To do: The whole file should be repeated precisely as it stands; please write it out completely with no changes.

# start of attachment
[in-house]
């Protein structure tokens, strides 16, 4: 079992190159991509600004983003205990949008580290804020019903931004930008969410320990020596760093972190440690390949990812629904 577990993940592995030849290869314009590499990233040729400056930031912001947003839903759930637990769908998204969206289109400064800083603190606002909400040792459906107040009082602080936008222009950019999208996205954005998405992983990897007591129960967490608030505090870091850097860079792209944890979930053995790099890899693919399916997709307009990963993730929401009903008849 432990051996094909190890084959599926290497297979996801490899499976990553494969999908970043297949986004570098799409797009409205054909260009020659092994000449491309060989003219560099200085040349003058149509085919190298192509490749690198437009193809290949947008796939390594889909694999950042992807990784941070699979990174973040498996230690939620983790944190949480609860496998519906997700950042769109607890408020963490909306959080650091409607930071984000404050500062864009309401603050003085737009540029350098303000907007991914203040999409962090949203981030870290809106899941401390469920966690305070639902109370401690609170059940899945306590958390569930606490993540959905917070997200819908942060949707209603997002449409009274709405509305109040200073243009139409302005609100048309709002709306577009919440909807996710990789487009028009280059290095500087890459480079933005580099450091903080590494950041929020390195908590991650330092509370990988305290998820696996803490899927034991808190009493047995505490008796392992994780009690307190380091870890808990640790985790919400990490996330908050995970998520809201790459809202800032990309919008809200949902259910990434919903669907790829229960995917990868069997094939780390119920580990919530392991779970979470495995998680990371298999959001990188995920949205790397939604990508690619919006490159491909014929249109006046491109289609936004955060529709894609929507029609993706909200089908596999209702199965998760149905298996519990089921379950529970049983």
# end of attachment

[in-house]
């Protein structure tokens, strides 16, 4: 079992190159991509600004983003205990949008580290804020019903931004930008969410320990020596760093972190440690390949990812629904 577990993940592995030849290869314009590499990233040729400056930031912001947003839903759930637990769908998204969206289109400064800083603190606002909400040792459906107040009082602080936008222009950019999208996205954005998405992983990897007591129960967490608030505090870091850097860079792209944890979930053995790099890899693919399916997709307009990963993730929401009903008849 432990051996094909190890084959599926290497297979996801490899499976990553494969999908970043297949986004570098799409797009409205054909260009020659092994000449491309060989003219560099200085040349003058149509085919190298192509490749690198437009193809290949947008796939390594889909694999950042992807990784941070699979990174973040498996230690939620983790944190949480609860496998519906997700950042769109607890408020963490909306959080650091409607930071984000404050500062864009309401603050003085737009540029350098303000907007991914203040999409962090949203981030870290809106899941401390469920966690305070639902109370401690609170059940899945306590958390569930606490993540959905917070997200819908942060949707209603997002449409009274709405509305109040200073243009139409302005609100048309709002709306577009919440909807996710990789487009028009280059290095500087890459480079933005580099450091903080590494950041929020390195908590991650330092509370990988305290998820696996803490899927034991808190009493047995505490008796392992994780009690307190380091870890808990640790985790919400990490996330908050995970998520809201790459809202800032990309919008809200949902259910990434919903669907790829229960995917990868069997094939780390119920580990919530392991779970979470495995998680990371298999959001990188995920949205790397939604990508690619919006490159491909014929249109006046491109289609936004955060529709894609929507029609993706909200089908596999209702199965998760149905298996519990089921379950529970049983």